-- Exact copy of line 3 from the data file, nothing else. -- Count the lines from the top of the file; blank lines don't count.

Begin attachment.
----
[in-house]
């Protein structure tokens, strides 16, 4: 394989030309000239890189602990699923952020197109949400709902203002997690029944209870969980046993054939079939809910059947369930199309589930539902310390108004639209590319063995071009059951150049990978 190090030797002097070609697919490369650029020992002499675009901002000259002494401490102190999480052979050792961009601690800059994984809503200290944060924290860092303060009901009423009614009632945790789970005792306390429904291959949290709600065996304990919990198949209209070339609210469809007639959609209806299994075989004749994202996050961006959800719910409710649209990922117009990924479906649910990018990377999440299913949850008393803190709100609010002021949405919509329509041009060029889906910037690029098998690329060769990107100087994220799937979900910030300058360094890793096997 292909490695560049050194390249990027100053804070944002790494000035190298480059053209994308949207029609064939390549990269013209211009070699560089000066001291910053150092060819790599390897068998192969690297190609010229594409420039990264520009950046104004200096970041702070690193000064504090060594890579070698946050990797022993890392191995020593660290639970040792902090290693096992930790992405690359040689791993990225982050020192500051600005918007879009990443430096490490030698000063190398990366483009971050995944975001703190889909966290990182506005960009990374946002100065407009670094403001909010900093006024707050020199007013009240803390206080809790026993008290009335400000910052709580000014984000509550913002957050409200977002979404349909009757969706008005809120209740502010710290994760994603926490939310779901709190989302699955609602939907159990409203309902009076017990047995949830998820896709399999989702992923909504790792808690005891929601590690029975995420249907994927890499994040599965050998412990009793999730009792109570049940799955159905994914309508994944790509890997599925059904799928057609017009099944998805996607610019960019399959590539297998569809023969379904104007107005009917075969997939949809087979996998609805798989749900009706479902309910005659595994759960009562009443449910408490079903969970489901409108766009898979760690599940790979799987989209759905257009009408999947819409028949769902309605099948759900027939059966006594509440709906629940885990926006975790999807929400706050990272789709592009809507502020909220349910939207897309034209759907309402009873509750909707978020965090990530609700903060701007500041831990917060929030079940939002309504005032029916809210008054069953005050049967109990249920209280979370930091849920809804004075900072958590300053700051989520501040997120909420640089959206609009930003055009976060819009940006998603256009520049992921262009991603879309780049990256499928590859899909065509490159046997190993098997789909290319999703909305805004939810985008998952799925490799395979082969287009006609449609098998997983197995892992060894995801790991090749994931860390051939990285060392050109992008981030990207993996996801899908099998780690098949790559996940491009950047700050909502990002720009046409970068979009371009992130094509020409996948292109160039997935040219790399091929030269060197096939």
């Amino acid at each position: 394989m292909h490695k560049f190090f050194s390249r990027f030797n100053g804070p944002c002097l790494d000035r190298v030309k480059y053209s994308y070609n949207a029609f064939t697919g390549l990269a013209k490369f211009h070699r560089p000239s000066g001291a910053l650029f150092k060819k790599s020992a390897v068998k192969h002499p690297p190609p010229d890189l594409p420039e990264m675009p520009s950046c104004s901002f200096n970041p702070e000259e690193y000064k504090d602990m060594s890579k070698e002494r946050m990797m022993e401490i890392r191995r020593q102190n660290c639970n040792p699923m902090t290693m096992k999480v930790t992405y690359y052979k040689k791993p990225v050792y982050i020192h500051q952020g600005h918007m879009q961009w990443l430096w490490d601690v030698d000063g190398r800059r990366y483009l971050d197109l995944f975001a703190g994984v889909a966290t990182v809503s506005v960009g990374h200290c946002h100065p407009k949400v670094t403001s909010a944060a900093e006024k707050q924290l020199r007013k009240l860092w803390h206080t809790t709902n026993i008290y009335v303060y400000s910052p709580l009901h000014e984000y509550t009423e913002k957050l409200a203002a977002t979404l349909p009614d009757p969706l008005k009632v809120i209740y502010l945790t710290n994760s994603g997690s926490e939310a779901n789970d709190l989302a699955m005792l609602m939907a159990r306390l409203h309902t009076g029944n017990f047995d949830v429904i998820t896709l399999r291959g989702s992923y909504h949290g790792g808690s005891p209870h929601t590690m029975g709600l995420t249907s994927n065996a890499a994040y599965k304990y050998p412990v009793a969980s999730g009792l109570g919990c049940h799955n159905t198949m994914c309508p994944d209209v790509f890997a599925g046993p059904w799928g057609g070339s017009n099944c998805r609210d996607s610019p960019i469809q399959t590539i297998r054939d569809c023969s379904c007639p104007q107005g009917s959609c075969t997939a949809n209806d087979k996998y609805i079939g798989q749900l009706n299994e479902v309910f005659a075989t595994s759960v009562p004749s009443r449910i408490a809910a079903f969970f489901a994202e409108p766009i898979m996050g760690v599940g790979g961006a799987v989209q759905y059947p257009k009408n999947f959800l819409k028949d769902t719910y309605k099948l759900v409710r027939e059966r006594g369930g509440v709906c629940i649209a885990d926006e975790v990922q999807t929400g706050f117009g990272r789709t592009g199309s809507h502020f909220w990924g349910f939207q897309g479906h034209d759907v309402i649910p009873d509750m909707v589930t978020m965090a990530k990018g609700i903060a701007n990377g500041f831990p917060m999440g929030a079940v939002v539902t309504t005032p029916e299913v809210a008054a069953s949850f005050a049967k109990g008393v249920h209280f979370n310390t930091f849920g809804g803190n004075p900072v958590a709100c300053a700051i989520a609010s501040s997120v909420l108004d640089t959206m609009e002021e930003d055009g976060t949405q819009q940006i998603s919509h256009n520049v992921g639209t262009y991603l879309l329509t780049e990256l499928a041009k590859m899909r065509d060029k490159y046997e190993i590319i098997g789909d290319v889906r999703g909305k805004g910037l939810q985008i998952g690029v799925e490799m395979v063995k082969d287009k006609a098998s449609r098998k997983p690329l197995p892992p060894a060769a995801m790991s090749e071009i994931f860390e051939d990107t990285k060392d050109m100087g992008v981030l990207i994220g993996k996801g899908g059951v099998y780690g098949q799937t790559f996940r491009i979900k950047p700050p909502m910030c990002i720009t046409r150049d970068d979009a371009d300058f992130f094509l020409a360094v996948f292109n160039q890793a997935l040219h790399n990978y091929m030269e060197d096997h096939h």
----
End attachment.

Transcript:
């Amino acid at each position: 394989m292909h490695k560049f190090f050194s390249r990027f030797n100053g804070p944002c002097l790494d000035r190298v030309k480059y053209s994308y070609n949207a029609f064939t697919g390549l990269a013209k490369f211009h070699r560089p000239s000066g001291a910053l650029f150092k060819k790599s020992a390897v068998k192969h002499p690297p190609p010229d890189l594409p420039e990264m675009p520009s950046c104004s901002f200096n970041p702070e000259e690193y000064k504090d602990m060594s890579k070698e002494r946050m990797m022993e401490i890392r191995r020593q102190n660290c639970n040792p699923m902090t290693m096992k999480v930790t992405y690359y052979k040689k791993p990225v050792y982050i020192h500051q952020g600005h918007m879009q961009w990443l430096w490490d601690v030698d000063g190398r800059r990366y483009l971050d197109l995944f975001a703190g994984v889909a966290t990182v809503s506005v960009g990374h200290c946002h100065p407009k949400v670094t403001s909010a944060a900093e006024k707050q924290l020199r007013k009240l860092w803390h206080t809790t709902n026993i008290y009335v303060y400000s910052p709580l009901h000014e984000y509550t009423e913002k957050l409200a203002a977002t979404l349909p009614d009757p969706l008005k009632v809120i209740y502010l945790t710290n994760s994603g997690s926490e939310a779901n789970d709190l989302a699955m005792l609602m939907a159990r306390l409203h309902t009076g029944n017990f047995d949830v429904i998820t896709l399999r291959g989702s992923y909504h949290g790792g808690s005891p209870h929601t590690m029975g709600l995420t249907s994927n065996a890499a994040y599965k304990y050998p412990v009793a969980s999730g009792l109570g919990c049940h799955n159905t198949m994914c309508p994944d209209v790509f890997a599925g046993p059904w799928g057609g070339s017009n099944c998805r609210d996607s610019p960019i469809q399959t590539i297998r054939d569809c023969s379904c007639p104007q107005g009917s959609c075969t997939a949809n209806d087979k996998y609805i079939g798989q749900l009706n299994e479902v309910f005659a075989t595994s759960v009562p004749s009443r449910i408490a809910a079903f969970f489901a994202e409108p766009i898979m996050g760690v599940g790979g961006a799987v989209q759905y059947p257009k009408n999947f959800l819409k028949d769902t719910y309605k099948l759900v409710r027939e059966r006594g369930g509440v709906c629940i649209a885990d926006e975790v990922q999807t929400g706050f117009g990272r789709t592009g199309s809507h502020f909220w990924g349910f939207q897309g479906h034209d759907v309402i649910p009873d509750m909707v589930t978020m965090a990530k990018g609700i903060a701007n990377g500041f831990p917060m999440g929030a079940v939002v539902t309504t005032p029916e299913v809210a008054a069953s949850f005050a049967k109990g008393v249920h209280f979370n310390t930091f849920g809804g803190n004075p900072v958590a709100c300053a700051i989520a609010s501040s997120v909420l108004d640089t959206m609009e002021e930003d055009g976060t949405q819009q940006i998603s919509h256009n520049v992921g639209t262009y991603l879309l329509t780049e990256l499928a041009k590859m899909r065509d060029k490159y046997e190993i590319i098997g789909d290319v889906r999703g909305k805004g910037l939810q985008i998952g690029v799925e490799m395979v063995k082969d287009k006609a098998s449609r098998k997983p690329l197995p892992p060894a060769a995801m790991s090749e071009i994931f860390e051939d990107t990285k060392d050109m100087g992008v981030l990207i994220g993996k996801g899908g059951v099998y780690g098949q799937t790559f996940r491009i979900k950047p700050p909502m910030c990002i720009t046409r150049d970068d979009a371009d300058f992130f094509l020409a360094v996948f292109n160039q890793a997935l040219h790399n990978y091929m030269e060197d096997h096939h």